Michael S. Smith, interior designer from California, has been profiled here a few times before: as the designer of the fabulous hotel Shutters and more recently, The Canary, and as Cote de Texas’ Top Ten Designers - #9 (obviously he is a HUGE favorite of mine!!!) Smith’s aesthetic is one that has broad appeal – his interiors are both accessible and sophisticated at the same time. He prefers to use the finest of surfaces, the rarest of antiques, the most exclusive of fabrics, yet his rooms are always friendly and warm. Nothing about a Michael Smith interior says – don’t touch - nothing is ever off limits. How he manages to combine the two – priceless and comfortable - is the mark of his genius. It’s not easy to make the most rarefied seem so cozy, yet he does, perfectly. Smith’s first book, Elements of Style, was a runaway hit and his second, Houses, has been eagerly awaited. It does not disappoint. With the dizzying array of design books published these days, it is difficult for an author to have his book noticed. Even though the competition this holiday season is intense, Smith’s Houses is clearly the standout – a must buy for anyone who is serious about interior design. With the economy on everyone’s minds, many people have become discriminating while choosing a pricey design book, but Smith’s newest should definitely make the cut. A well known secret about many design books is they truly are not an interesting read. The pictures drive the book, not the words. There are, of course, exceptions. Rose Tarlow’s The Private House comes to mind immediately. Tarlow’s pictures are secondary to her fascinating story, though the images are certainly worthwhile. Another design book great, John Saladino’s Style by Saladino, is a bible. So educational and enlightening, Saladino’s book should be taught in design schools – “Saladino 101.” Villa, Saladino’s newest is due out this spring. Smith’s newest book competes with Tarlow’s and Saladino’s on every level. He explains his thought processes on design, breaks it down, and justifies his choices. Written in simple prose, one is able to take away concrete ideas to utilize in one’s own home or a client’s. Interesting to note that Smith cites Saladino as a major influence of his, along with Niall Smith, Gep Durenberger, Michael Trapp, and a host of other notables, most of whom he either has worked for or with.
This house, inspired by Portugal with walls made of gorgeous tiles, is featured in the new book. Smith reveals in Houses that these clients actually wanted a Tuscan inspired house. Smith, characteristically bored with the plethora of Tuscany houses in Southern California, suggested the clients look to Portugal for inspiration. The result is one of the prettiest Portuguese styled homes in the United States. Not that there are that many of those!
In his new book, Smith confirms his first love and the inspiration for his own house is the English Country Manor style, with its look of faded beauty. He especially adores Georgian style architecture and furniture. No aspect of an English country home is off limits to his critical eye: he earnestly studies the massive servant kitchens for ideas. It is no surprise that Smith’s interiors are typically filled with English, not French, furniture. In Houses, Smith presents several interior projects recently undertaken. He has many rules for himself which are listed and are intriguing to study: wood floors should be stained and waxed, always leave off the polyurethane sealant. Of course it is much more work to rewax your floors once a year or so, but the effect is worth it. I must agree with Smith on this point . I have clients with wood floors that are waxed and they are far superior looking to the sealed hardwoods that turn dull and lifeless looking within a few short years. Another gem: his hardware was all replated in silver. How gorgeous! He describes the plated finish as being “alive.” Of course, again, the upkeep of the silver plated finish is something that most people would rather not want, yet this exquisite finish should be considered when choosing hardware. If the upkeep scares one off, try limiting the silver plate to the powder room and master bath, where it can be enjoyed with daily use. Most fascinating, Smith’s house was not not painted, instead he used venetian plasters in each room, along with lime washed ceilings. One can only imagine the cost, and the beauty, of his walls. The doors are especially refined: are all paneled of solid mahogany – a luxury few of us will ever experience. Page after page is filled with these musings on design choices and, for that alone, the book is a must have.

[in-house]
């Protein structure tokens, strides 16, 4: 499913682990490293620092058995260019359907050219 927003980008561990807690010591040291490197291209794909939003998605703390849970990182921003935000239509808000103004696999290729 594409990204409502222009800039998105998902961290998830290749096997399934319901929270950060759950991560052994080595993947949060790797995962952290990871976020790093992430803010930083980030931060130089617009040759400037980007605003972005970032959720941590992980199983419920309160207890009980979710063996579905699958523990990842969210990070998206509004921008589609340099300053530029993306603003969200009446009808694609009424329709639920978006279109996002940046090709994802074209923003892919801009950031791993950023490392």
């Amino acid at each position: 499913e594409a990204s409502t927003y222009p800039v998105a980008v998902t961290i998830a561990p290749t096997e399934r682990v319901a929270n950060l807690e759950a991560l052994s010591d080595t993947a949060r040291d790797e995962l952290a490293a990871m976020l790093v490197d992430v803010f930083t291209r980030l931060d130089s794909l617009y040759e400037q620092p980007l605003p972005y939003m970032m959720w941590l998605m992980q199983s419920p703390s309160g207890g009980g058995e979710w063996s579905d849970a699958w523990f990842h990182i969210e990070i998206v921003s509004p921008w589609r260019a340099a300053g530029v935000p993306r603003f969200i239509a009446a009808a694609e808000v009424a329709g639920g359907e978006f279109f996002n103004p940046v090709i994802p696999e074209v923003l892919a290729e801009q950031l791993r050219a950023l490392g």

This beautiful house is featured in the new Michael Smith book. A new home, built in the Italianate style, Smith and the architect worked hard to have the house appear to have a patina that is acquired only after a century or two. I find this room stunningly beautiful!